The value of applesauce, in ancient days, was that it was an inexpensive and convenient way to save their harvested apples for a later time.  It was important to have food for the long winters, droughts, or wars.
Apple Sauce
    (Chunky )
Apples, 6 large
Cinnamon, to taste
Sugar or sweetener
Lemon juice
Salt (optional)
Core the apples, and cut in small pieces.  Place in pot and cover the apples with water.  Add cinnamon and sugar or sweetener to taste. Add a little lemon juice.  Boil the apples and seasoning until the apples are soft and the water has boiled down to just enough sauce.
*Note: This recipe has no amounts to give you, because it is different every time.  It is a taste and add recipe.  The apples are different during the year, plus everyone likes it their own way--my husband loves it with a lot of cinnamon. So make a small batch the first time, and add a “bissel” cinnamon, a “bissel” sugar or sweetener, a“bissel” lemon juice, and a pinch of salt. Taste, taste, taste! You'll love it. This is a delicious side dish, healthy, and great for all the holidays.
*Note: “Bissel” is a Yiddish word meaning “a little this and a little that.”  Add a small amount and then taste. If not enough, add a bissel more.


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Stuffed dumplings are popular in Eastern Europe and around the world.  In Eastern Europe they are known as Kreplach in Yiddish, Varenikes in Ukrainian and Pierogi in Polish. While there are many variations, such as meat, cheese and potato-cheese fillings, the basic ingredients are common in all three cultures.


3 cups flour
1 egg
2 Tbsps. oil
½ cup warm water
1 pinch salt
Measure flour and place it on a flour board or wax paper on a counter.
Make a well in the center of flour. Stir in rest of ingredients. Knead 10 minutes.
Let rest covered 1 hour. Roll out dough, on a floured surface, as thin as possible.
Cut out 3 ½” rounds of dough. Place 1 tablespoon filling into each round.
Baste edges with egg white. Fold over into half moons pressing edges down to stick together.
Drop into rapidly boiling water. Cook until they rise to the top. Remove and drain.
Place on a buttered baking dish. Baste with melted butter.
Bake at 275 degrees until lightly browned (about 40 minutes.) Serve with sour cream.
2 cups cooked kasha 2 Tbsps. schmaltz (or butter)
2 onions, minced salt and pepper to taste
Meat gravy
Sauté the onions in butter until a golden brown, then combine with kasha.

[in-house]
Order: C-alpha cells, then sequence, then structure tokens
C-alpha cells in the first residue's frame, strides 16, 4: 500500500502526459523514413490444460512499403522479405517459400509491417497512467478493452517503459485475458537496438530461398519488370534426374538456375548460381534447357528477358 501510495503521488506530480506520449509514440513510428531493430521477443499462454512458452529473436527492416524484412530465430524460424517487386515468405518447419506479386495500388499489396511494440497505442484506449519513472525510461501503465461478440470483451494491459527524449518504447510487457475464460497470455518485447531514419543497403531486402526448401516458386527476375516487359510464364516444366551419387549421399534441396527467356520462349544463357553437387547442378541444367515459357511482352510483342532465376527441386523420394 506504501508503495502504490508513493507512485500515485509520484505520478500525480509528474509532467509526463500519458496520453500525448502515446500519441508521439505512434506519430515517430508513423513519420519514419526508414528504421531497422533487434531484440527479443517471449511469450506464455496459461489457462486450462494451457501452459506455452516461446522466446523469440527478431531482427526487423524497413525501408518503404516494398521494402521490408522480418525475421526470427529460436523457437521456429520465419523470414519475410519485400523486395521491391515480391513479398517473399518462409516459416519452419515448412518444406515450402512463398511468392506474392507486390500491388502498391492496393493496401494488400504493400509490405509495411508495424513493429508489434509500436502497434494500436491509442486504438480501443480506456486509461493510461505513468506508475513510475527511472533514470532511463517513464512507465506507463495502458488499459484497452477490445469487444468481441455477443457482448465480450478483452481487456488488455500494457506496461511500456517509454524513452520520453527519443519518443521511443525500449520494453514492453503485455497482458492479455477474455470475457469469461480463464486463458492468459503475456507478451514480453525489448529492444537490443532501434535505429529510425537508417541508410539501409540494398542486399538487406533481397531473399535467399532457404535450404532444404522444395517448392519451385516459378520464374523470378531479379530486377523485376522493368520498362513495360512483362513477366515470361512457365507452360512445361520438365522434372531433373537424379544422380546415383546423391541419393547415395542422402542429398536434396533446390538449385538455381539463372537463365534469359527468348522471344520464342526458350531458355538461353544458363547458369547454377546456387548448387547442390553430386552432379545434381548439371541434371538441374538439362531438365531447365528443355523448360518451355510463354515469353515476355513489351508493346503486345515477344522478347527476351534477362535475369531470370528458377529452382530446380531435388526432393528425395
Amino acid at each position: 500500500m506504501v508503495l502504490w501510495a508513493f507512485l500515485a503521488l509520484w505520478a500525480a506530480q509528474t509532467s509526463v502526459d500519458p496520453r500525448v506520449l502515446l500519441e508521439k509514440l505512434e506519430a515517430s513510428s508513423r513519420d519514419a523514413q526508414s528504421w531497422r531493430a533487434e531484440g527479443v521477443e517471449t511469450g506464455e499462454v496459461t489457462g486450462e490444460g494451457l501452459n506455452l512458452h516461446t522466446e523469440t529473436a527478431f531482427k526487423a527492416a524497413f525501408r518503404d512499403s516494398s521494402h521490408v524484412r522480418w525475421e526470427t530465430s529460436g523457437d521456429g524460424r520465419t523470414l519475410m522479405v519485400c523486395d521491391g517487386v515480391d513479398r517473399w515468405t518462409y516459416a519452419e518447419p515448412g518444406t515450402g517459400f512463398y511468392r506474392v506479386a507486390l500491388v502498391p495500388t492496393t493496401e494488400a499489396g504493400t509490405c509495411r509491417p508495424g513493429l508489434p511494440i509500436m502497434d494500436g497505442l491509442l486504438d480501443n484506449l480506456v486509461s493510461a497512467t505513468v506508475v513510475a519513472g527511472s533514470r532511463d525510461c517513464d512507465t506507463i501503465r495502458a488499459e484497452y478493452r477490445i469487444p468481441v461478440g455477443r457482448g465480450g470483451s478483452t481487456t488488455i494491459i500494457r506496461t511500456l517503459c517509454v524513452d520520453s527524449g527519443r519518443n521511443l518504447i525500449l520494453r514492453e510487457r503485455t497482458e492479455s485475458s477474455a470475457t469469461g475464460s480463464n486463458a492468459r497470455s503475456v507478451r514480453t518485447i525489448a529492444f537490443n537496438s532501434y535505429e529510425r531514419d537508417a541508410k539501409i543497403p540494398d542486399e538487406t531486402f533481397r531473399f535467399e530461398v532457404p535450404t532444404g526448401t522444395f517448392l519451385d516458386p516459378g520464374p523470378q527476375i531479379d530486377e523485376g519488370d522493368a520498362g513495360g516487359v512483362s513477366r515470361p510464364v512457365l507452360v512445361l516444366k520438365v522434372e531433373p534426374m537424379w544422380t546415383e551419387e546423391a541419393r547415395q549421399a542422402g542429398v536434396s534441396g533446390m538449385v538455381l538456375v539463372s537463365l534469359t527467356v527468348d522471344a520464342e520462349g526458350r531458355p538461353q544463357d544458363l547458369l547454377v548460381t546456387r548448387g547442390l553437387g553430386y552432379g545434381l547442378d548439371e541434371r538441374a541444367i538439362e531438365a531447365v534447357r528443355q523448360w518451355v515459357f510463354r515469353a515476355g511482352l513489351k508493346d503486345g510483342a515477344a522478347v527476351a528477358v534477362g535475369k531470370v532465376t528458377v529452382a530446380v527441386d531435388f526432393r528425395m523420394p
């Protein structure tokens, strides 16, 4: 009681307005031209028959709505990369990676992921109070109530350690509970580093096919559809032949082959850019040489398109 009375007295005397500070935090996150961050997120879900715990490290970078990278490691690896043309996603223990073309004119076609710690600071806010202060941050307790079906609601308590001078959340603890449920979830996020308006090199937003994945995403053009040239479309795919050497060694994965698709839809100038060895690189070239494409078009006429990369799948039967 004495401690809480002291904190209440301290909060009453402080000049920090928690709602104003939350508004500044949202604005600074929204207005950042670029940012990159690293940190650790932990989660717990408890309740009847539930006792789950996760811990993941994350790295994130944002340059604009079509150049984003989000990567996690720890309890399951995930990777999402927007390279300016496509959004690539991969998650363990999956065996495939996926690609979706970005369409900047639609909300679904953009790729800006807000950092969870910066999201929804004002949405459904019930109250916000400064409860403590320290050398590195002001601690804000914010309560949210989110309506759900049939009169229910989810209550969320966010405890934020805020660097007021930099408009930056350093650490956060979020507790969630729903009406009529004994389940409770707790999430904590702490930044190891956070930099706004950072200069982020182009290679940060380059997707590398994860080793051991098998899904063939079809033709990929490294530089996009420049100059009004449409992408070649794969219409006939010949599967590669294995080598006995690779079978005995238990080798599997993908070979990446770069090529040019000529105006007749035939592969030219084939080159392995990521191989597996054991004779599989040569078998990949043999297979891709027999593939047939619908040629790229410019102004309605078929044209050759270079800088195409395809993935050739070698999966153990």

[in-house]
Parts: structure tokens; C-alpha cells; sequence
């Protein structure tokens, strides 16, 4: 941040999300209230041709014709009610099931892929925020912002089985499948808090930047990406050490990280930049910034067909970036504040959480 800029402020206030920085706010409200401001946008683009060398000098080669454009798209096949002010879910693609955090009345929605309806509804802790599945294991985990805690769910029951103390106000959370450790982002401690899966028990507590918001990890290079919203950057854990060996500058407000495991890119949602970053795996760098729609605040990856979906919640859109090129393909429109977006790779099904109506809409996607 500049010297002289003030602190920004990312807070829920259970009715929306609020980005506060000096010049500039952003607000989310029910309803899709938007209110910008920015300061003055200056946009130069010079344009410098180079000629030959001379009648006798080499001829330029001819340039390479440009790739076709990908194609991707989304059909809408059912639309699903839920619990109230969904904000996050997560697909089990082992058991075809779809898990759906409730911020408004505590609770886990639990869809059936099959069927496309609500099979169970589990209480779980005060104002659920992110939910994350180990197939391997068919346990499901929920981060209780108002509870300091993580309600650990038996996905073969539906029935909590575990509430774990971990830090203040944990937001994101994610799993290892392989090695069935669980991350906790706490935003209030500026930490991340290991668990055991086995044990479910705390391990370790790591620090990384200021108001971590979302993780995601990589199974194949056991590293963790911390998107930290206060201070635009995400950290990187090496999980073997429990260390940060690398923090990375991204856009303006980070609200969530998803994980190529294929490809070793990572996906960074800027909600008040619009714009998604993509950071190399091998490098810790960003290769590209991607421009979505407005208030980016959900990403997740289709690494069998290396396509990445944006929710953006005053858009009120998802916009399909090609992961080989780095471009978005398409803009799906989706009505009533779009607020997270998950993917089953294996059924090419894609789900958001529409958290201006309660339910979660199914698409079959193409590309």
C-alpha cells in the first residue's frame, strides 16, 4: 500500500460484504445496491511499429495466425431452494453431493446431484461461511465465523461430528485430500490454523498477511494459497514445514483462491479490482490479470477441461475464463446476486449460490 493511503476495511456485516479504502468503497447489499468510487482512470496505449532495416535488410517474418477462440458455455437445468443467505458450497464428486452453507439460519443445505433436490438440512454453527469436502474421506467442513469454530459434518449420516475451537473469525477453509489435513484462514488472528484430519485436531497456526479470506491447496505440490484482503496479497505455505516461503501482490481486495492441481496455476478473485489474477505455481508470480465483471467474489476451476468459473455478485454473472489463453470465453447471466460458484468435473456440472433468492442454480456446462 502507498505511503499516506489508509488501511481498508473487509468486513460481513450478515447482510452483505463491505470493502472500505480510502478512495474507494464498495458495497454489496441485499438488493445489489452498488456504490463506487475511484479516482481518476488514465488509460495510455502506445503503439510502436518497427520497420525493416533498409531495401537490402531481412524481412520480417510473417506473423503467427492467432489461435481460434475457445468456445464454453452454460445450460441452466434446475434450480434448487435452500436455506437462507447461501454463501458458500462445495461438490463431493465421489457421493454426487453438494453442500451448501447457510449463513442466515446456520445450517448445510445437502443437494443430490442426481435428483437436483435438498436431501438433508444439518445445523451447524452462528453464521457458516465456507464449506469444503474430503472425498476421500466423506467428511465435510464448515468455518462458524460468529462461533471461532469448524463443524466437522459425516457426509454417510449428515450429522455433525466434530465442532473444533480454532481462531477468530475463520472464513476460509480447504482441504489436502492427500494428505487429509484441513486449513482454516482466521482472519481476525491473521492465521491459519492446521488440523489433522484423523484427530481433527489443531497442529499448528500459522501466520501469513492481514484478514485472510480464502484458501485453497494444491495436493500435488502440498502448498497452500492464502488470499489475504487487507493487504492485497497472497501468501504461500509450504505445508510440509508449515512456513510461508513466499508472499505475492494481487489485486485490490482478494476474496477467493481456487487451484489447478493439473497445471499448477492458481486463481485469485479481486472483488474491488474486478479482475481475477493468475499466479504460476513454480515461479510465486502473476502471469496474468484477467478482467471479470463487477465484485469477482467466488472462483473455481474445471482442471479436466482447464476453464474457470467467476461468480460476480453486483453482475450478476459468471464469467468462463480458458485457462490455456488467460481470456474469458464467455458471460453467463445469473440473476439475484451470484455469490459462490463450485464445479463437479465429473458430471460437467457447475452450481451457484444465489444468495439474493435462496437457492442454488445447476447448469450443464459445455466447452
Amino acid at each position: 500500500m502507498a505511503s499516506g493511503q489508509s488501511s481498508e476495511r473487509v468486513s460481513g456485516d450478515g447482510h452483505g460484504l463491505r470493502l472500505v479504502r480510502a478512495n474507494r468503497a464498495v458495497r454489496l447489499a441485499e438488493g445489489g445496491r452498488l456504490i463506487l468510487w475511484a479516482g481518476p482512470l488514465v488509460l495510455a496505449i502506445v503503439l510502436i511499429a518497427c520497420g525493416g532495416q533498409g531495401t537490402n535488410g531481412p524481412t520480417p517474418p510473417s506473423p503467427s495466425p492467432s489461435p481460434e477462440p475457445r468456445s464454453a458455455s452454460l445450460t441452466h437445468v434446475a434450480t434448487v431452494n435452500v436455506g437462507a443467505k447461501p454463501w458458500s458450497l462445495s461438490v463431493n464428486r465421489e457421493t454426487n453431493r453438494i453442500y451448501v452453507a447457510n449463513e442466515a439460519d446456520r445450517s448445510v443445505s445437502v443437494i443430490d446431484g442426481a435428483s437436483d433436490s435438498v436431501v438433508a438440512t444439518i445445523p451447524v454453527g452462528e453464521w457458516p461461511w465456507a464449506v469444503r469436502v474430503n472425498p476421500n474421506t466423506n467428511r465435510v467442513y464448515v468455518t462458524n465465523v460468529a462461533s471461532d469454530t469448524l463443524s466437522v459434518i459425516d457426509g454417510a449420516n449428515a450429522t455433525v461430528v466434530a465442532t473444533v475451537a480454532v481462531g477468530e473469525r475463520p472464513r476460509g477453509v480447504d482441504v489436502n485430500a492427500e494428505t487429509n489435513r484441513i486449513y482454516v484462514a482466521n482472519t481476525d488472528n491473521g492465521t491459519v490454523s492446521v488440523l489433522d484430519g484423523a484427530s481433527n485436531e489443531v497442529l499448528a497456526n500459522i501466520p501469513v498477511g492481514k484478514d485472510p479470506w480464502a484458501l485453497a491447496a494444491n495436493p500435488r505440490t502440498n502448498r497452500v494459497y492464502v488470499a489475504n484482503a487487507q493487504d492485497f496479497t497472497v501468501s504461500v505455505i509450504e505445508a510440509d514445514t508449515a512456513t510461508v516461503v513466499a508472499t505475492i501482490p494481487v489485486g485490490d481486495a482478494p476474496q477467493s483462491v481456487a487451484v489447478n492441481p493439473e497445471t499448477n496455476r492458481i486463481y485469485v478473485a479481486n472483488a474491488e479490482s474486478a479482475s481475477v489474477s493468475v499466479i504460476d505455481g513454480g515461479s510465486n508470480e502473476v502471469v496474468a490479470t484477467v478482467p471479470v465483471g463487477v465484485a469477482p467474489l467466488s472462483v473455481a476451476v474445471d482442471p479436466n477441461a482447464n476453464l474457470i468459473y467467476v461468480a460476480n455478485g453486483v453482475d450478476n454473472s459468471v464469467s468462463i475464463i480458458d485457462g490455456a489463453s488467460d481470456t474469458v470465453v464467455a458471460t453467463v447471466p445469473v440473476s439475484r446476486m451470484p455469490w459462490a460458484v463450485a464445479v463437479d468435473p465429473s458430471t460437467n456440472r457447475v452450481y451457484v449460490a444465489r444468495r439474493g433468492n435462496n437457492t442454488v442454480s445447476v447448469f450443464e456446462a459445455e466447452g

Add seasonings and just enough gravy to moisten.
3-5 large onions, chopped 3 eggs
1 stick butter (1/4 lb) 3 Tbsps. sour cream
2 Tbsps. sugar 2 ½ lbs. dry cottage cheese
¼ tsp. salt
Sauté onions in butter until a golden brown. Blend sugar, eggs, sour cream,
cottage cheese and salt together in bowl. Add onions to mixture. You can use low fat cheeses.
Note: Be creative and use any leftover dish you like as your filling. I use leftover brisket.


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Kugel means “ball” in Yiddish.  It was originally made with flour and bread.  The German Jews, around 1200, began to substitute bread with other starches, such as noodles or farel .  Then eggs and cottage cheese were introduced to give the kugel a creamier texture.  Later around 1700, cooks introduced sweet ingredients like sugar, raisins, cinnamon, to make the kugel  sweet, and this is how modern Jews make it today.
Lukchen Kugels
(Noodle Pudding)
1 lb. broad noodles ( cook according to package directions)
1 cup sugar
1 lb. creamed cottage cheese (2% fat, if preferred)
½ tsp. vanilla
¼ lb. butter, melted (1 stick)
1 cup raisins, white
7 eggs
3 cups milk (may use reduced fat)
1 pint sour cream
Mix together all ingredients, except noodles. Add cooked noodles
(follow package cooking directions)  & pour into greased (13”x9”) casserole dish.
Let casserole dish sit over night in refrigerator.
¼ cup corn flake crumbs
½ tsp. cinnamon
½ tsp. sugar
Mix ingredients together and sprinkle on top of casserole. Dot with butter
and bake 350 degrees for 1½ hours.
10 oz. noodles, cooked 4 eggs
1 lb. creamed cottage cheese ¾ cup butter
1 10 oz. jar apricot preserves
Directions same as above.